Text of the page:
The view from here

Section: 
Editorial

Our holiday in Florida is over and we returned to reality Saturday, driving through tunnels of snow on highway #9 to reach home.

 

I drove Highway 9 each week for years to get the paper printed, even in the 1970s when we enjoyed winters similar to this one. But in all those years, I don’t remember Highway 9 ever having as many huge snow banks as it has now. There must have been a lot of wind from the south-west.

 

Anyway, it’s good to be home.

 

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Are weather forecasters fear mongers?

 

I’m beginning to believe so.

 

When I was away, I usually checked the weather for Kincardine. The weather network always seemed to have that red warning in the top right hand corner. Same thing when I reached our hotel in Toronto. Well, I don’t believe snow deserves a warning; you need a warning when there are strong winds.

 

Our drive home was fine, despite the snow. Of course, if it had been windy we wouldn’t have arrived.

 

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 Although scientists believe man and his actions are the cause of rapid climate change, some people still believe there is no such thing and they use the current winter as an example.

 

What climate change often does is make normal weather more extreme weather. The Polar Vortex has crippled the U.S., making this winter much colder than normal. Parts of Australia have been burning up the last few years because of abnormally hot and dry weather.

 

However, man is much like the cricket in the fable of the ants and the cricket. We ignore what’s happening around us and go our merry way – until crunch time.

 

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After a month in the U.S., I noticed a few differences between it and Canada.

 

The gap between the rich and poor is a lot bigger in the U.S.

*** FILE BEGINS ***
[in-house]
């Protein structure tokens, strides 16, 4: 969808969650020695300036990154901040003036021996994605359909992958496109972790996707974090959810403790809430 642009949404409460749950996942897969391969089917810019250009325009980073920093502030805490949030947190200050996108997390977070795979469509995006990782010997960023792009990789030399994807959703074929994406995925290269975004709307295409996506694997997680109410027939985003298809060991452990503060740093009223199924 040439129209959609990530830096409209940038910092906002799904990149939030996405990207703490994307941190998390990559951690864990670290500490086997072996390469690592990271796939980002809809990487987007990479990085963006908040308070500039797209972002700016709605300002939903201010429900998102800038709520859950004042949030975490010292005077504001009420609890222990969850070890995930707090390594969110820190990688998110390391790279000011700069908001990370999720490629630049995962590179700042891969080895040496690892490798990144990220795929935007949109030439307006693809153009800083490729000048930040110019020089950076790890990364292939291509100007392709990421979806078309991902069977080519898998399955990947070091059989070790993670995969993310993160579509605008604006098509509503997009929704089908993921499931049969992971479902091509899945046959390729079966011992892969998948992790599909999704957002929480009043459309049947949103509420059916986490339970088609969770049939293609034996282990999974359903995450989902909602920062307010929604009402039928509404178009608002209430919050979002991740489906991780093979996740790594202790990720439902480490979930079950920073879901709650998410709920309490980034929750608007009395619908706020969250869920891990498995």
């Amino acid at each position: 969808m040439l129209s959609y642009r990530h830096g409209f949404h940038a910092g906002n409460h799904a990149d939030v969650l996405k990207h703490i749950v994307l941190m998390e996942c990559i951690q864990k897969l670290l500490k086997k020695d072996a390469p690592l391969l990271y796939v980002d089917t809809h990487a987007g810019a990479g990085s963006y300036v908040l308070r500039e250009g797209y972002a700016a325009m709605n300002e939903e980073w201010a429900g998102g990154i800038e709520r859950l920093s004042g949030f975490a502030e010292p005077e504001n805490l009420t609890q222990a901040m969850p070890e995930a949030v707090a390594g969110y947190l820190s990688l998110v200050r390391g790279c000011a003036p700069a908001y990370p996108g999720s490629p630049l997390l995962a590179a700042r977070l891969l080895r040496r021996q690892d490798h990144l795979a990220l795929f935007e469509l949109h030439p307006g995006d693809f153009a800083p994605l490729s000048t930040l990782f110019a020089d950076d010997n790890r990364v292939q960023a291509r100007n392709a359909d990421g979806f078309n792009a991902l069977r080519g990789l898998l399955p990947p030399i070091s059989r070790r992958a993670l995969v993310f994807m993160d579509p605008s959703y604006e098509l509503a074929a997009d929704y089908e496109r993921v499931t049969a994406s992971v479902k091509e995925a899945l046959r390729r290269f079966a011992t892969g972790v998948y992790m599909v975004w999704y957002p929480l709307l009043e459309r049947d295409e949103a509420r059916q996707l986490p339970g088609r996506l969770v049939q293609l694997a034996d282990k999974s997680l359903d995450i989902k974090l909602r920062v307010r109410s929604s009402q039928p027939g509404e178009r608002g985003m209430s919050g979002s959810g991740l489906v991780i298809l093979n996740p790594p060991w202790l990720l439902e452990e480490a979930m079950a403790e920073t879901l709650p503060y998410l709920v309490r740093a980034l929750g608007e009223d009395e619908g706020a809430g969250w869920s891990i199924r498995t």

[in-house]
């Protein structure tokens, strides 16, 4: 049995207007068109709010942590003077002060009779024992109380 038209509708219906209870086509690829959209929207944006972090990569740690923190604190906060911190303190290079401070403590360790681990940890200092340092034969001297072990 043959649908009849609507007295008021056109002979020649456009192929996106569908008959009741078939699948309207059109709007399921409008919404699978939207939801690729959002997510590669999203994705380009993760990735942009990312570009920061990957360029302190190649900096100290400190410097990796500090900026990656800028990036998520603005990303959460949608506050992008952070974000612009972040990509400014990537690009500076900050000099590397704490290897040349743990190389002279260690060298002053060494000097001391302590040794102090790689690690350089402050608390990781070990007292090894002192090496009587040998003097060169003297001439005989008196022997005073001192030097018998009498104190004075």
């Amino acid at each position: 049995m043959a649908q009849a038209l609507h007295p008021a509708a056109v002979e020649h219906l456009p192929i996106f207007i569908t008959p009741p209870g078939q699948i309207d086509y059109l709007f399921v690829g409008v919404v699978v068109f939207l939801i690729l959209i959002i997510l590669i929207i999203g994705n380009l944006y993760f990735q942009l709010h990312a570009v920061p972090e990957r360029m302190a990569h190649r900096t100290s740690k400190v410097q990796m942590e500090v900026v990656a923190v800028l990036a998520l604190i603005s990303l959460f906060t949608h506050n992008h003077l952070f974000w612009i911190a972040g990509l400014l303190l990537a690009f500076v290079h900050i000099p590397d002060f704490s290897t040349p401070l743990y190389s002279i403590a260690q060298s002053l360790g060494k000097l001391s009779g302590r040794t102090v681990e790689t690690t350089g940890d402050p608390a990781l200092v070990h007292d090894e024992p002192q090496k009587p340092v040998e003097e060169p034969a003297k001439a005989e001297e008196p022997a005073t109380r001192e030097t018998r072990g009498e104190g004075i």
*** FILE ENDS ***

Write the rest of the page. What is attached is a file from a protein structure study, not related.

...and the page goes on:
People actually work for peanuts. The federal minimum wage for people who collect tips is less than $3 per hour; in Florida it is less than $5. That’s likely why the service is so good. So don’t be a cheapskate if you go out to dinner.

 

Americans have Canadians beat when it comes to marketing. In the U.S. a sale is a sale. You don’t see 20% off signs; usually you see signs starting at 50% off.

 

The cost of living is pretty well the same. There isn’t much difference in the price of food. Booze, cars and clothing are cheaper but I noticed things in drug stores being more expensive. It all evens out I guess.

 

The U.S. raised the price of a stamp to 49 cents to get rid of the deficit. We are going to eliminate the red ink by ending home delivery and putting stamps up to 85 cents.

 

 People are more willing to express their views on most issues in the U.S. The papers are full of great letters to the editor. (So is ours this week.)

 

The roads in Florida put ours to shame, although they don’t have to contend with the snow and cold in winter.

 

And the average American is just as likable as the average Canadian. We’re all friendly.

 

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Congratulations to Jim Pannell who started Marketplace Magazine 25 years ago.

 

I didn’t believe he’d settle into the routine of publishing a monthly magazine when he started. I guess after 25 years, he’s here to stay.

 

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Finally, I suppose we should tell Wiarton Willie to get back in his hole where he belongs.